Survey results from Autodesk have found that consumers and manufacturers agree on the value of product recyclability, privacy and Internet-connectivity, yet diverge on the most beneficial attributes of the Internet of Things (IoT).
The findings come in part out of Autodesk’s recent Accelerate 2015 conference in Boston, which brings together manufacturers focused on product lifecycle management (PLM).
Almost 60 per cent of consumer respondents in the U.S. survey say they would be willing to pay a 10 per cent premium for a product, such as a home appliance, that can be recycled at the end of its useful life.
Manufacturers in the survey concur on recyclability, with 61 per cent saying it’s important or very important to their product development process.
When it comes to the IoT, consumers reported less willingness to pay a premium. Only 29 per cent said they would pay the same 10 per cent premium for an Internet-connected device, such as a thermostat.
However, consumers in the survey do see various benefits coming from Internet-connected products. Different views of the top benefit for IoT products break down as follows:
– 39% favor the ability to activate or turn-off a product remotely
– 22% favor the ability to monitor product or personal data over time
– 21% favor the ability of manufacturers to update products’ software functionality or fix bugs remotely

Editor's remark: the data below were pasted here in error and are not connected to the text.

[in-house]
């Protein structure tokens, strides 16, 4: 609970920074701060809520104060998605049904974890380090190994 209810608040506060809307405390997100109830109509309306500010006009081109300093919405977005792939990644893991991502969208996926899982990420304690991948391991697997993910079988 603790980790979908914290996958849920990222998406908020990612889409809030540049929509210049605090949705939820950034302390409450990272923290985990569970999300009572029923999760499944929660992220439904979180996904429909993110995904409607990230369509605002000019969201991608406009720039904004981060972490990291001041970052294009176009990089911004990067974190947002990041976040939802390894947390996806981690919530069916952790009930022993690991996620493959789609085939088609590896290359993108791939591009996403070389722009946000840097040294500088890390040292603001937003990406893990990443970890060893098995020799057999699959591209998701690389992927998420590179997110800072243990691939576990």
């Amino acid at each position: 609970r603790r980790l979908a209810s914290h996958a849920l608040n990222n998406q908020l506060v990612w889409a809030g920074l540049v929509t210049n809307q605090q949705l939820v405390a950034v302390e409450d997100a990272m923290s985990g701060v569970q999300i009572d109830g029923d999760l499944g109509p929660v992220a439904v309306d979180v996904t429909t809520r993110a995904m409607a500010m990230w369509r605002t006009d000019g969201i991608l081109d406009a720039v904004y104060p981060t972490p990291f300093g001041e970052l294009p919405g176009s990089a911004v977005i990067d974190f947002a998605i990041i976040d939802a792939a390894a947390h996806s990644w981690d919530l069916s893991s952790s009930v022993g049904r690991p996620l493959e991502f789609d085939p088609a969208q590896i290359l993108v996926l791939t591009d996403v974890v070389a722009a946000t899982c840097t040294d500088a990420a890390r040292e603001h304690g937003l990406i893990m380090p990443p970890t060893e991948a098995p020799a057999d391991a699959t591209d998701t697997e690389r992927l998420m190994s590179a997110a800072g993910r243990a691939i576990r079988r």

– 9% favor that aggregate data can help manufacturers improve products
– 9% favor the ability to share data with friends/social networks
Manufacturers also see the benefits of IoT, but they rank the benefits differently than consumers. A large plurality of manufacturers in the survey (42 per cent) see the top benefit as the ability to monitor product and user data over time, and 24 per cent see the ability to aggregate data to improve future products as the top benefit – both of which were considerably lower among consumers.
Even more starkly, only 4 per cent of manufacturers in the survey see the ability to activate or turn-off products remotely as the top advantage, while that attribute was top rated among consumers.
Despite these differences, manufacturers are moving aggressively toward IoT products. 43 per cent in the survey are already using sensors to inform product upgrades and development efforts.
Even more bullishly, 60 per cent expect the majority of their products to be Internet-connected in the next three years.
Only 16 per cent say it will take five to 10 years to reach that milestone, and 14 per cent say their products will never be connected.
Consumers and manufacturers in the surveys also find common ground on privacy.
58 per cent of consumers in the survey are concerned about manufacturers using data from Internet-connected products to inform future R&D efforts.
Manufacturers are, however, sensitive to consumers’ privacy concerns, with 58 per cent saying it’s an important or very important factor in their plans to offer connected products.
“The consumer preferences found in our survey can help guide manufacturers as they think about sustainability and IoT capabilities they design into their products — recyclability and remote control of products rank high. But manufacturers have to work hard to ensure that consumer privacy is protected, and they need to build in connectivity at minimal extra cost to consumers over traditionally non-connected devices,” said Brian Roepke, director of PLM and IoT, Autodesk.